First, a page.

There is a perceptive line in Oscar Wilde’s novel 'The Picture of Dorian Gray' that has rightly entered public consciousness, the validity of which pertains particularly to politicians and political parties: “there is only one thing in the world worse than being talked about, and that is not being talked about.” For Nick Griffin’s BNP, its longstanding opponents are falling silent about the party, not because they have given up their ‘struggle’ against nationalism, but because they think that the party is no longer worthy of their attention owing to its growing insignificance. In this evaluation they are correct. Unfortunately however, many who are new to nationalist politics will undoubtedly have been gulled into joining the wreck that is the contemporary BNP and parting with their money in the mistaken belief that it is something that it is not: a credible nationalist party. For those still unaware of the fact, be warned that the BNP is now a moneymaking enterprise for Nick Griffin staffed in its upper echelons by incompetent and morally dubious cronies.
The devil finds work for idle hands to do, and as a means of continuing to justify their existence the self-styled ‘anti-fascists’ have, as foreseen, broadened their definitions of ‘fascism’ and ‘racism’ ever further so as to create fresh foes that must in their eyes be combated and slain. The first of these that they chose to latch onto once it was clear that the BNP had entered its death spiral was the EDL. However, so large has the network of ‘anti-fascist’ organisations and campaigns grown, that the professional ‘anti-fascists’ in their employ have found that the EDL hasn’t been providing them with enough work, so they’ve invented some new ‘fascist’ and ‘racist’ threats that must be dealt with. Thus of late they have cast around and begun to lash out at the British Freedom Party and the English Democrats, thereby demonstrating that merely possessing and standing up for the idea that there may be a British or an English people is to the ‘anti-fascists’ synonymous with ‘fascism’ and ‘racism’, which is of course, nonsense on stilts.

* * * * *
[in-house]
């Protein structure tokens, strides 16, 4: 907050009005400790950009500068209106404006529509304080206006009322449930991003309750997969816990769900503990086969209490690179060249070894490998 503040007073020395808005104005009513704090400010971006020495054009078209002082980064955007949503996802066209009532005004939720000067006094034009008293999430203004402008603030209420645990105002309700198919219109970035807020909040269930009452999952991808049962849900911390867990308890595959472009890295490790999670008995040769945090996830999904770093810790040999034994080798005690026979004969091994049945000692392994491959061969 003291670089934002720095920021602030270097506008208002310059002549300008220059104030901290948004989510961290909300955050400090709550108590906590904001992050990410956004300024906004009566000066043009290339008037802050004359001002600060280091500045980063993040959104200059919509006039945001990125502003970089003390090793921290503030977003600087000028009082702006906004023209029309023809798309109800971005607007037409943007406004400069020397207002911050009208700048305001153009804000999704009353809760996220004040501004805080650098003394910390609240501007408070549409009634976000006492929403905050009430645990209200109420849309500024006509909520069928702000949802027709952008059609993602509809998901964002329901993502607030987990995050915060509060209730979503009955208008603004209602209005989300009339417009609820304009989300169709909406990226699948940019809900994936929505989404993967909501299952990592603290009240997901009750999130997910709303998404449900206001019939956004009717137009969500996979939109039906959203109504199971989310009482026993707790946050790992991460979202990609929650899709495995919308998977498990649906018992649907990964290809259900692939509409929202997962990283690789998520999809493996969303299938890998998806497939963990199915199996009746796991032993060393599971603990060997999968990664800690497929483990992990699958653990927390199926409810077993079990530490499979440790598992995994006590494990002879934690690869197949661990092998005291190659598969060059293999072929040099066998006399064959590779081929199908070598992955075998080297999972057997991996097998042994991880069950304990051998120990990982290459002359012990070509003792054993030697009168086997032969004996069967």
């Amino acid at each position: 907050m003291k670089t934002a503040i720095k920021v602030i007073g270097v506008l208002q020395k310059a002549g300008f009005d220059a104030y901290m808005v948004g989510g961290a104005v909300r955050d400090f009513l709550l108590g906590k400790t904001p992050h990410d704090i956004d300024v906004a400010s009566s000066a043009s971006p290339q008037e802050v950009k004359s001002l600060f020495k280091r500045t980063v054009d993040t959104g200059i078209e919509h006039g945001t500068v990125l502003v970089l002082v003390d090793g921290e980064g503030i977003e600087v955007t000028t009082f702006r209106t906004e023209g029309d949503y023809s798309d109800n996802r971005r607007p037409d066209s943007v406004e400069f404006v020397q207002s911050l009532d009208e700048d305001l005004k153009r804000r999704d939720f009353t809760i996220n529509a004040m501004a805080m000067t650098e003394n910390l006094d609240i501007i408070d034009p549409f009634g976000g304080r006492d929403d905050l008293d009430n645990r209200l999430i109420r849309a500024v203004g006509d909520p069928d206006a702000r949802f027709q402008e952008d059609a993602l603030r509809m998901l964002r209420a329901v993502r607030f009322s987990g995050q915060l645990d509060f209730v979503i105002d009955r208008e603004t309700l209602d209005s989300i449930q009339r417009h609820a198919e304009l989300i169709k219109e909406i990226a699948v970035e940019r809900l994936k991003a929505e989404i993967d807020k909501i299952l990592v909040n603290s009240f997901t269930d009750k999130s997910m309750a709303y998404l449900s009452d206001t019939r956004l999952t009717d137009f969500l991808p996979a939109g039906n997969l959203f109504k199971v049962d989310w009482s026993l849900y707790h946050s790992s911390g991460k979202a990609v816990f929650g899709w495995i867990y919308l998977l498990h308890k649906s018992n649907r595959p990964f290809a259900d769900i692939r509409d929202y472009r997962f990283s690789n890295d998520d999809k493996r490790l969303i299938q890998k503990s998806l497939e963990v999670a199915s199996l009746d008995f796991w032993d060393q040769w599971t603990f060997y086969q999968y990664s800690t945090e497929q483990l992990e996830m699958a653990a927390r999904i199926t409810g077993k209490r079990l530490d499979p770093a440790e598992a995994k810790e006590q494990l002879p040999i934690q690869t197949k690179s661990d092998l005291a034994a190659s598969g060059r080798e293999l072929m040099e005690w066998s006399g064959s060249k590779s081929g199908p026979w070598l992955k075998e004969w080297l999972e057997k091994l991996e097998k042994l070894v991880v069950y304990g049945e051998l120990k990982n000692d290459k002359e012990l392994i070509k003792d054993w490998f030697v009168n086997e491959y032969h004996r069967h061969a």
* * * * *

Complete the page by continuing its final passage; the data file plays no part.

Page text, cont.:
As can be seen from the excerpts below taken from an SWP report on their annual conference earlier this month, the Trotyskists never relent in their shrill campaign of anti-democratic hysteria directed not only at nationalist organisations and supporters, but also at ordinary British people wanting to protect their jobs.
"The far right is growing across Europe. Britain has bucked the trend as both the BNP and the EDL have seen serious setbacks.The SWP’s hatred of ordinary British people and its desire to subvert their living standards and deprive them of jobs was clearly and unapologetically articulated by a delegate named Rhetta: